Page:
Looking at a Random Card: Foul Imp

(What am I doing here? Read here!)

Fowl Play: No, I’m not talking about Un-cards here. Next!

Foul Imp: From “Fowl” to “Foul”? Really?

This card hails from a time when creatures had a lot more often clearly apparent disadvantages to make up for advantages or just for “being over the curve”. These creatures still exist, and actually are seeing a major resurgence right now with Innistrad, playing into its horror themes, but overall cards tend to be a lot more often “all-upside” today than in the era of Lord of Atlantis, Crusade, Erhnam Djinn and Flame Rift.

I will nickname these critters “tradeoff creatures”, and go on record saying that they are an excellent addition to Magic! Tradeoff creatures force drafters and deckbuilders to make choices and develop their game plan accordingly. By this I don’t mean that to use Erhnam Djinn, you should look for a way to cast it without forests in your deck (although that was possible and often done back in the day), but that you should not play to stay on the defense too long if you run the Djinn. Foul Imp, on the other hand, will at least in limited be probably included in any deck comfortable with its double-B mana cost – but, then again, there is probably an upper limit somewhere how many cards of this type you want to run, unless you play to be the aggressor in most games, or have reliable and efficient ways to replenish your life total. (One lesson players learned in Ninth Edition sealed was that a Phyrexian Arena, even when cast early and drawing them 7 or so extra cards, could kill them!) Even if a creature of this kind is an autoinclude if valued correctly, it still requires players to value it correctly. Understanding that life points are a resource which can profitably be exchanged for battlefield presence paves the way for a deeper understanding of the game’s strategy, and realizing that there are situations where you want to draft Foul Imp higher than, say, Cackling Imp, but also situations where it is the other way around requires a certain amount of expertise, rewarding skill. Tradeoff creatures give players an additional axis to adjust their preferences while formulating their strategy.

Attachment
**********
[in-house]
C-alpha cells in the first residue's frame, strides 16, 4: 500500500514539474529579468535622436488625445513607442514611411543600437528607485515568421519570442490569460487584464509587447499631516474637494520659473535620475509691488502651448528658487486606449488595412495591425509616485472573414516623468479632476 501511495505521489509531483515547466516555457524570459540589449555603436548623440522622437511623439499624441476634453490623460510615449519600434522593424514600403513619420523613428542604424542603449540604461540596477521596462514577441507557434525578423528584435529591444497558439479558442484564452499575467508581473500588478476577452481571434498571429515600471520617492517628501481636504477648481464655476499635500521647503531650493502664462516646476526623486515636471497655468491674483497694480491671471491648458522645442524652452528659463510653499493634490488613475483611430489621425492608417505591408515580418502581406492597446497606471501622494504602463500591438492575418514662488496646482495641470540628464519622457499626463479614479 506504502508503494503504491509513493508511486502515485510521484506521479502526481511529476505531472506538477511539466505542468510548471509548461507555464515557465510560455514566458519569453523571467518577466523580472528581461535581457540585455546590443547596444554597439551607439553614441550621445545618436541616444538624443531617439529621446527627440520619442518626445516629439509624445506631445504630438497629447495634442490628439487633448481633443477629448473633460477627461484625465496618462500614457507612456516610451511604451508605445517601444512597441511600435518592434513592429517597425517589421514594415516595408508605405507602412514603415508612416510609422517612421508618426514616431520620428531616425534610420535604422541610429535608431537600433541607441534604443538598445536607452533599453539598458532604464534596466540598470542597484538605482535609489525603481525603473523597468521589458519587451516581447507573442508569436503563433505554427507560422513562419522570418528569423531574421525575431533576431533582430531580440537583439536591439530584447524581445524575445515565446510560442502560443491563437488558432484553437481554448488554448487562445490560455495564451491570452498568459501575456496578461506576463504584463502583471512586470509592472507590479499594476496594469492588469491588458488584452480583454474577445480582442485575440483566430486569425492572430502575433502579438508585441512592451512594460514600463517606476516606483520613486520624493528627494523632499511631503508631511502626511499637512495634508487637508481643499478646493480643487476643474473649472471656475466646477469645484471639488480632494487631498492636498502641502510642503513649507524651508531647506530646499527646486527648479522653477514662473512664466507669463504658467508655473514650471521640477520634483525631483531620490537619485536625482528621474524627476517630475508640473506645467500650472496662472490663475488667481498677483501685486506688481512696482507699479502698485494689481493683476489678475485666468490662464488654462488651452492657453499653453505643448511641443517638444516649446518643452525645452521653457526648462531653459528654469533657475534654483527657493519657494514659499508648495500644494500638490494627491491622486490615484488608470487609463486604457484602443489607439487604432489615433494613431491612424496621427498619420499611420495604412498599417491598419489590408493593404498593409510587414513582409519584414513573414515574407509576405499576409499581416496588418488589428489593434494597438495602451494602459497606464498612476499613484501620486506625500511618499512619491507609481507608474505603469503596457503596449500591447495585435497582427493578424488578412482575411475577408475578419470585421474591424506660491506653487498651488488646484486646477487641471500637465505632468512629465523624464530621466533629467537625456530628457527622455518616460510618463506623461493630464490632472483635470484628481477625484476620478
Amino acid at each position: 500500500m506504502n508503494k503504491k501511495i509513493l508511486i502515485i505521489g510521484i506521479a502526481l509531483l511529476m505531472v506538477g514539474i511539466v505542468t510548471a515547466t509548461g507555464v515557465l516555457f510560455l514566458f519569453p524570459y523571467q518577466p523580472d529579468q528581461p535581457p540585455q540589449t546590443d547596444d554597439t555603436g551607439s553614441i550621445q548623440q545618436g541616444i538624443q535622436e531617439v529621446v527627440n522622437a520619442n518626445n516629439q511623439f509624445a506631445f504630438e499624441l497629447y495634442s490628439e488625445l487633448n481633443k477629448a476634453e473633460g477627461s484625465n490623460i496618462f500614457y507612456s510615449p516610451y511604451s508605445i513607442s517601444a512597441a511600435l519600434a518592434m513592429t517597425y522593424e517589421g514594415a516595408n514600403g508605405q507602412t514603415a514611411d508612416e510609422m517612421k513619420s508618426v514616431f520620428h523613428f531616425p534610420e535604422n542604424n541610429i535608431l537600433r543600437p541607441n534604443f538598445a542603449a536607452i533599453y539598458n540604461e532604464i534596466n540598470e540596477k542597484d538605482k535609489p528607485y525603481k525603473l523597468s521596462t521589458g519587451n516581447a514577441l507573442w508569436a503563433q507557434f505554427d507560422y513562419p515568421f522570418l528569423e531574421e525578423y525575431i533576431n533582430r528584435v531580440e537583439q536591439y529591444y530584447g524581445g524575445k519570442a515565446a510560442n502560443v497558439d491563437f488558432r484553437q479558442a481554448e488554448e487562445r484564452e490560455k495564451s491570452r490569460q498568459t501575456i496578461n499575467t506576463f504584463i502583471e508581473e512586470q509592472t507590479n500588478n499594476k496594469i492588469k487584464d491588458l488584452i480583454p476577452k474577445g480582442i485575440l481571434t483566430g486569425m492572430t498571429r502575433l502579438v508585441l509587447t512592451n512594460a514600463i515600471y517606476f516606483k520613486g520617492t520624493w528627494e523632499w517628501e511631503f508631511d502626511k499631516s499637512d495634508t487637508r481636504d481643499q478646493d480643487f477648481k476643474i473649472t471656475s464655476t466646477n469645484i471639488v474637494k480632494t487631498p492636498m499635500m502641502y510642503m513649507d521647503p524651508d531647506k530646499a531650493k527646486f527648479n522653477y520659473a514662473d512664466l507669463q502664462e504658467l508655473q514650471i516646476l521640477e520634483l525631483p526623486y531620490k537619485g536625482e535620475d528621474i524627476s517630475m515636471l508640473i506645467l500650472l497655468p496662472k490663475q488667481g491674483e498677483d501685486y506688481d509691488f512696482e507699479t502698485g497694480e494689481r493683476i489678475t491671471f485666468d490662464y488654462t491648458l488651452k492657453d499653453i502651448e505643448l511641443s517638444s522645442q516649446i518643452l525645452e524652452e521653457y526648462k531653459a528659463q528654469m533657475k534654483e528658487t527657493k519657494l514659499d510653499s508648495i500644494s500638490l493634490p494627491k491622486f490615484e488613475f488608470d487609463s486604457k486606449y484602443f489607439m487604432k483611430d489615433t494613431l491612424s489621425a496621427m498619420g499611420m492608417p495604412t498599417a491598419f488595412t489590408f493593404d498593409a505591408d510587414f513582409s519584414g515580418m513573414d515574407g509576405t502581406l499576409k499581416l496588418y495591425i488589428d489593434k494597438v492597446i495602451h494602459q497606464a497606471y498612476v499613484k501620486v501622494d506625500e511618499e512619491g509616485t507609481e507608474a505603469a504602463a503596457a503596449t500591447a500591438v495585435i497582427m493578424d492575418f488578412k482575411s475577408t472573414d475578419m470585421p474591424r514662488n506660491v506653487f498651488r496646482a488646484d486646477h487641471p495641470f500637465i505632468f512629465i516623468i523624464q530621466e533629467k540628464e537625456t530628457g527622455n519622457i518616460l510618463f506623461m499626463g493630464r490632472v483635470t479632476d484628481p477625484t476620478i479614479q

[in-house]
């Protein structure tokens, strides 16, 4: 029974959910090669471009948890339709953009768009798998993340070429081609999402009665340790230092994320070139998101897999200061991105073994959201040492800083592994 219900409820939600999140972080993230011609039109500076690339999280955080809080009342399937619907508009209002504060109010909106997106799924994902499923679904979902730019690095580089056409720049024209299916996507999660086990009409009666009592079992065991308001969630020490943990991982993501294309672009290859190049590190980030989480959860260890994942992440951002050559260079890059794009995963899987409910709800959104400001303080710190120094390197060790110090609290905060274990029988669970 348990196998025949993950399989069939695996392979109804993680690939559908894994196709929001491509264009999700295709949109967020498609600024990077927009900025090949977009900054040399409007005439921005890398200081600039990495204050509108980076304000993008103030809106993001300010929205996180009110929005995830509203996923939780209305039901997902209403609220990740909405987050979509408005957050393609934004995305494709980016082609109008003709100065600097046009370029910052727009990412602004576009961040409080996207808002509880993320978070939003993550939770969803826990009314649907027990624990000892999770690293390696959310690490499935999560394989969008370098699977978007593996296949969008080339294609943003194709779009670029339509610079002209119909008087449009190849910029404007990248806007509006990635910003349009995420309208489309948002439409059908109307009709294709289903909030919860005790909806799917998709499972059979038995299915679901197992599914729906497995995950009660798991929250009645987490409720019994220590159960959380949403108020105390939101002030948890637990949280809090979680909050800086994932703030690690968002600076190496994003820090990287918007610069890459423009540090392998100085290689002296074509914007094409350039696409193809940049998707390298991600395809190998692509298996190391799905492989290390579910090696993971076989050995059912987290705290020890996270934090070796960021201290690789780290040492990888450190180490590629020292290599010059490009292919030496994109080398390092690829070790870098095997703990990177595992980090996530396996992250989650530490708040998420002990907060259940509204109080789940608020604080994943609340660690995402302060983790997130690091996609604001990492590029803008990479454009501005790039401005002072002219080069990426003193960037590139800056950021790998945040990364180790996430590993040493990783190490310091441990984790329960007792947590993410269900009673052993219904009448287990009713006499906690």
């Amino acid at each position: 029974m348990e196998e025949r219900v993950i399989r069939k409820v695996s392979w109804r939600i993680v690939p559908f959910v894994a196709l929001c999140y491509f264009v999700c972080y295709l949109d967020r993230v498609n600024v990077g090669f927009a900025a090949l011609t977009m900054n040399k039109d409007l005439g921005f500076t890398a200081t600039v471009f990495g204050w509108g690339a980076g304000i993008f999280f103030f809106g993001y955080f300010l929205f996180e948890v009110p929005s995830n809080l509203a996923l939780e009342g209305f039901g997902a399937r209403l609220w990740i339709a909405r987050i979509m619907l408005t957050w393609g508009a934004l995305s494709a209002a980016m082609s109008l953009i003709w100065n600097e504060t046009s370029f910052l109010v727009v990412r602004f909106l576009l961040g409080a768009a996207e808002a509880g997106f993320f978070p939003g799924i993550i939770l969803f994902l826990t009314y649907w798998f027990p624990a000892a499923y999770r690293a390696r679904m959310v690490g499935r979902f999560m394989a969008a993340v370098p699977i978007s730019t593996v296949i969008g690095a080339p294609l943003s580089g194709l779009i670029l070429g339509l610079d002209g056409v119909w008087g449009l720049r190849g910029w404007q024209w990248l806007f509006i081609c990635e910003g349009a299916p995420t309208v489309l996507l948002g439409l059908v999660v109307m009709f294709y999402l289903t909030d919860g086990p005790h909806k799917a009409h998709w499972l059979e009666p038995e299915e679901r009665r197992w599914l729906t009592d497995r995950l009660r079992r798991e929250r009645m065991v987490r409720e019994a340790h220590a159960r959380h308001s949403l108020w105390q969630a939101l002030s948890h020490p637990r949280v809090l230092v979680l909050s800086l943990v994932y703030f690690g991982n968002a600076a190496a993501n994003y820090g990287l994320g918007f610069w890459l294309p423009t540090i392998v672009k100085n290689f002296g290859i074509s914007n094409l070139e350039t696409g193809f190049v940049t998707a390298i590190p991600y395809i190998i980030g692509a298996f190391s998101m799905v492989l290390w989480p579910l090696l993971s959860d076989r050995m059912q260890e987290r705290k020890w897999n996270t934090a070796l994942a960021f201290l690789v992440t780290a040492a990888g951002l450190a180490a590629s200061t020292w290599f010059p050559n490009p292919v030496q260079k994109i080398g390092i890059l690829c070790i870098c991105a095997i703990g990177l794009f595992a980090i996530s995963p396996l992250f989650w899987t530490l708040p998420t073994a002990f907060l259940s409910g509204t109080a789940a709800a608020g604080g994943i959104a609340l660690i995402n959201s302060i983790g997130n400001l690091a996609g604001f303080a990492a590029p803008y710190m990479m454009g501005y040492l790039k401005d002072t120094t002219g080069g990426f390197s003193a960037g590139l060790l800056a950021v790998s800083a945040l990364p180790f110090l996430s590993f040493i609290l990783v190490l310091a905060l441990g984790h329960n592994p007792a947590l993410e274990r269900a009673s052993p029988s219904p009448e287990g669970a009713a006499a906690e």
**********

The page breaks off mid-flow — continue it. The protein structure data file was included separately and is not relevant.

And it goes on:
I haven’t mentioned the flavor of a card in a while, since nothing has come up which impressed me either way, but tradeoff creatures in general are flavorful. While mostly used to underscore the flavor of certain colors (black creatures are mischievous, red creatures are reckless, blue creatures are fragile…), they remind players, that they can be summoned (yup, that’s the old term), directed and mostly controlled, but are still separate beings, not just a manifestation of a planeswalker’s will. You want a cat? You can have a cat, but it will push down vases, leave its hairs in your bed and vomit on your carpet! You have to take the good and the bad. A creature’s disadvantages express its individuality much better than additional advantages. Thus, for flavor reasons I will always think about upgrading a tradeoff creature’s mark a bit. (That said, the original flavor text of the Imp is just stupid, not funny.)

Foul Imp resides in a spot on the power level curve where it can see constructed play if circumstances allow it (there needs to be a place in the metagame for a fast, mainly black deck reducing its own life total, and the Imp must not be outclassed by other options), but this is rather improbable today, since creatures have become so much more efficient. While I always say I don’t hold well-designed cards responsible for becoming obsoleted in today’s constructed environments, where creatures and especially planeswalkers are just too strong, Foul Imp never was really pushing it even under old standards – it could easily have been a 3/2 without breaking anything and still not be a contender in modern environments.

In limited, I have a different issue with the Imp: I don’t feel its unwieldy mana cost goes too well with its disadvantage, since that double-B is actually the greater disincentive to play it in a typical environment. As much as a like tradeoff creatures: When you include a card in your deck which requires you to have access to BB on your second turn to fully exploit its potential, you really don’t need to add such a disadvantage to it. It’s still a useful card, but I’d prefer it to either reward you more (as a 3/2) or be more generally useful (like Vampire Interloper). One thing to note, however, is that some environments may allow you to turn that disadvantage into an advantage with the right synergies (with mechanics similar to those on Death’s Shadow). Cards which get better if you have fewer life are still largely unused design space (and the issues early designs had were mostly resolved with the elimination of mana burn).

Overall, Foul Imp is an elegant card, a little underpowered in constructed, a little unwieldy in limited, but still useful and a fine execution of a tradeoff creature. All in all, I give it a C+.

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